WEST PALM BEACH, Fla. – A Boston billionaire, charged in a prostitution sting out of Palm Beach County, wants video evidence of his alleged solicitation acts thrown out. His high-powered legal team is doing everything they can to make that happen.
On Wednesday, Robert Kraft’s defense attorneys filed a 92-page motion accusing the Jupiter Police Dept., among other things, of obtaining a ‘sneak-and-peek’ search warrant illegally.
First, defense counsel argues while sneak-and-peek warrants are lawful in Florida, prostitution is not on the list of crimes which allow for this type of investigative technique.
“Florida’s Legislature, in 2000, specifically removed prostitution from the enumerated crimes eligible for such surveillance,” defense wrote in their argument.
Contact 5 checked Florida Statue 934.07 , the law which authorizes court-ordered intercepts, and is referenced by Kraft’s attorney in the lengthy motion.
Crimes like murder, theft, money laundering, human trafficking and violating the RICO Act are included in a list of offenses which authorize law enforcement interception, like wiretaps. Prostitution-related crimes are not included.
“The Martin County investigation focused on alleged human trafficking and money laundering, however, the JPD’s investigation was focused solely on prostitution allegedly occurring at Asian massage parlors in strip malls,” defense attorney wrote in the motion.
To help illustrate their argument, defense counsel attached the search warrant affidavit and order granting the search as exhibits in their motion.
The records had not yet been released to the public, despite numerous records request to both the State Attorney’s Office and Jupiter Police Department.
[Editor's note: scroll down to the end of this article to read the most recent court filing.]
Both records show Jupiter detectives were investigating the felony crime of deriving benefits from the proceeds of prostitution. No other crimes are listed in the warrant.
As a result, Kraft’s legal team says the billionaire’s fourth amendments for unlawful search and seizure were violated. Kraft has pleaded not guilty to both solicitation counts, and refused a deferred prosecution agreement which would have gotten the charges dropped in exchange for admitting he could have been found guilty by a jury.
“I think the courts are going to wrestle with whether or not what the police did was lawful,” said Gregory Salnick, a former prosecutor and current criminal defense attorney in West Palm Beach. “If the court deems there was a fourth amendment violation…then the courts will suppress the evidence. They will exclude the evidence, and the purpose of excluding evidence really is to deter police misconduct.”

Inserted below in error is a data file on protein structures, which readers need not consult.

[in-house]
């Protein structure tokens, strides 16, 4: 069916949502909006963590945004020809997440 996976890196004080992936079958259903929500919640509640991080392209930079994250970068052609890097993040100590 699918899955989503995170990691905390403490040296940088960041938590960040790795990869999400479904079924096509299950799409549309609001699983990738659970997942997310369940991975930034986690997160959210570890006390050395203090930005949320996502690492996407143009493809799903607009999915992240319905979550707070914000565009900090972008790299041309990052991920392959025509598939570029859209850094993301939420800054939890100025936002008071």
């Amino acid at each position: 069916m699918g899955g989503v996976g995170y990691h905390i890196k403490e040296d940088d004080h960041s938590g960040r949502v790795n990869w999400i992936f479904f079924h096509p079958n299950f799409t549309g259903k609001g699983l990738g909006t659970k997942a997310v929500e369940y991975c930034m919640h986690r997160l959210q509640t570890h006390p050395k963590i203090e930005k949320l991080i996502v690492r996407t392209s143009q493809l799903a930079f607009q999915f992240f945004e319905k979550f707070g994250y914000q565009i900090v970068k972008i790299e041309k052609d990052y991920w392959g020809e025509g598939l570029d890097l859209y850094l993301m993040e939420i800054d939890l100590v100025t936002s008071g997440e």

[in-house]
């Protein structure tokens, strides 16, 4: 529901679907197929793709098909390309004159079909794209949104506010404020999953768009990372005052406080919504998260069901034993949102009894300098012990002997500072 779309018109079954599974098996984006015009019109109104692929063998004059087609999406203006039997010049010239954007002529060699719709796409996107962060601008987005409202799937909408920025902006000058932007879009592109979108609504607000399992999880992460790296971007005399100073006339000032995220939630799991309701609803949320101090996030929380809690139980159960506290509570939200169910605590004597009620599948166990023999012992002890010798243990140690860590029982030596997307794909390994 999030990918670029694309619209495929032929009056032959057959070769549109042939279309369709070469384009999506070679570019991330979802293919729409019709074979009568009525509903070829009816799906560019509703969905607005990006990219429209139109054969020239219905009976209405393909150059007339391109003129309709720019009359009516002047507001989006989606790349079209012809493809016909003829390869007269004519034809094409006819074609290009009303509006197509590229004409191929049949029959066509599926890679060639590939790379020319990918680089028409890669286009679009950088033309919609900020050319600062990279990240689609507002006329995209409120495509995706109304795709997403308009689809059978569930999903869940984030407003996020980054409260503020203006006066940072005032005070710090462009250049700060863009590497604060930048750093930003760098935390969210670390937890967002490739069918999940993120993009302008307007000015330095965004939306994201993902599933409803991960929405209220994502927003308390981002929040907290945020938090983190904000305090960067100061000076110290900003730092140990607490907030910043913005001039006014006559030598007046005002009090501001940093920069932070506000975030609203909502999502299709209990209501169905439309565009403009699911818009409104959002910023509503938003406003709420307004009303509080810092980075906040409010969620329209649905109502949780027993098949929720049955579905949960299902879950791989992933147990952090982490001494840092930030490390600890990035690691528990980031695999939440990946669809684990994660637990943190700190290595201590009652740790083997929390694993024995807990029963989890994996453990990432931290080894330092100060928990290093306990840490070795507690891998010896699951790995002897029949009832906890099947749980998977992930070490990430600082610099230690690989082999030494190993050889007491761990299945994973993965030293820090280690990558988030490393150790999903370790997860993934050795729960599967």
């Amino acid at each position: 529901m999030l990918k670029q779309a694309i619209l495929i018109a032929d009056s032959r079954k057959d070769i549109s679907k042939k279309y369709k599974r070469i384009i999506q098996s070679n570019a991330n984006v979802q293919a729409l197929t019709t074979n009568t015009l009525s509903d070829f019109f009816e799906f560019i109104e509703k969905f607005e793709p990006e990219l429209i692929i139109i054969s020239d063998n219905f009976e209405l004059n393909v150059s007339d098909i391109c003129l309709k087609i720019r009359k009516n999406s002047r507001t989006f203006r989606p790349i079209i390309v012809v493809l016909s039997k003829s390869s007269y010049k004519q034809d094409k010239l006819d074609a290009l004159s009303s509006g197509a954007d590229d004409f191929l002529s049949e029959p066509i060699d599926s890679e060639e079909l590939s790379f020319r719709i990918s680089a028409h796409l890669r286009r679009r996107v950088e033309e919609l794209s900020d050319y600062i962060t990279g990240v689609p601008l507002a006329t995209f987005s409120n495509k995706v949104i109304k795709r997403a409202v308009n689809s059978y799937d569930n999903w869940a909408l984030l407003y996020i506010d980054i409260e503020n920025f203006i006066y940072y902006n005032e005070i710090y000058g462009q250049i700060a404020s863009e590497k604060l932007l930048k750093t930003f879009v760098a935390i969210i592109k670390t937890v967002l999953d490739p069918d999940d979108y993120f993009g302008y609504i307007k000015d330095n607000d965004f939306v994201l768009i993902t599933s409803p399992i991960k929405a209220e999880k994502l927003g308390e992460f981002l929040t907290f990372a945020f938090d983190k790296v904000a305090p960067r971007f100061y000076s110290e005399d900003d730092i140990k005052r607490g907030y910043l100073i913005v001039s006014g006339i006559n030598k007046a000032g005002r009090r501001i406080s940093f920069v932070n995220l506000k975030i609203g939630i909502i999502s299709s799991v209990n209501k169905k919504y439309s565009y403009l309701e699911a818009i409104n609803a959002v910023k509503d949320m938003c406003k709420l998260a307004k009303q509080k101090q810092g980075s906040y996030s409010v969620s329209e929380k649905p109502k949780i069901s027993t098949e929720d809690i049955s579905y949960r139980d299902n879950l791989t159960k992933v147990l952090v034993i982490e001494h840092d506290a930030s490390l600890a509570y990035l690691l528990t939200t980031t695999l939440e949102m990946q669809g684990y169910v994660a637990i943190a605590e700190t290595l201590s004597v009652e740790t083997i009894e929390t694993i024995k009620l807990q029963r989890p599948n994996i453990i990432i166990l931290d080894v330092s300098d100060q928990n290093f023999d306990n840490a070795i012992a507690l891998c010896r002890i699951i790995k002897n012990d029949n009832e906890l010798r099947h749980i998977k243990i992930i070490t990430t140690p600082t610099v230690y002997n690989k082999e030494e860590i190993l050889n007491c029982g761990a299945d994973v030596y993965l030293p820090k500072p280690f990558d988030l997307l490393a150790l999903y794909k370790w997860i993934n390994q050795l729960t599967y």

In the motion, Kraft’s attorney claim the use of sneak-and-peek warrants “seems to be virtually unheard of in Florida; we can find no reported decision that has ever confronted, much less upheld, any such warrant.”
However, Contact 5 uncovered video evidence from a previous sneak-and-peek warrant out of South Florida massage parlor a few years ago. According to law enforcement sources, the secretly captured, graphic surveillance video resulted in successful prosecutions and shut down the spa.
Contact 5 also found nearly 300 federal sneak-and-peek warrants were executed in Florida from October 2016 to September 2017, according to the most recent data available from the Administrative Office of the United States Courts.
According to Kraft’s attorneys, Judge Howard Coates signed off on the sneak-and-peek warrant the same day Detective Andrew Sharp applied for it, giving police the go-ahead to plant hidden cameras in ceiling tiles of the now infamous Orchids of Asia Day Spa.
On January 18th, Kraft’s attorneys say Jupiter police faked a “suspicious package” incident inside the business, to get the cameras inside, and never provided copies of the search warrant to the spa’s owners.
According to state law, to get a ‘sneak-and-peek’ warrant detectives must exhaust all other investigative techniques first, as long as the methods do not jeopardize the case or put an officer in harm’s way.
In the warrant, Jupiter detectives choose not to send in an undercover officer , citing ethical concerns for the agency and investigation. However, Kraft’s attorneys cited a case out of Palm Beach County in 2014, which resulted in successful prosecutions
Furthermore, Kraft’s attorneys argue both the traffic stop which identified Kraft and the state’s Health Department inspection were also unlawful.
“From reading the defense’s motion, clearly it is persuasive,” said Salnick. “Whether or not it is vetted and those things hold up to be true, I cannot say.”
Contact 5 reached out to Kraft’s attorneys and the Jupiter Police Dept., but neither party has replied to our requests for comment.
Kraft’s legal team includes William Burck, an attorney out of Washington D.C. who once represented former President George W. Bush; West Palm Beach attorney Jack Goldberger who will served as the attorney of record; and New York City-based attorney Alex Spiro, a Harvard law school graduate, known for representing New York City basketball players.
Kraft's next court date on April 12 was canceled citing an "out of session" conflict, according to his case file. So far, no other court dates have been set.
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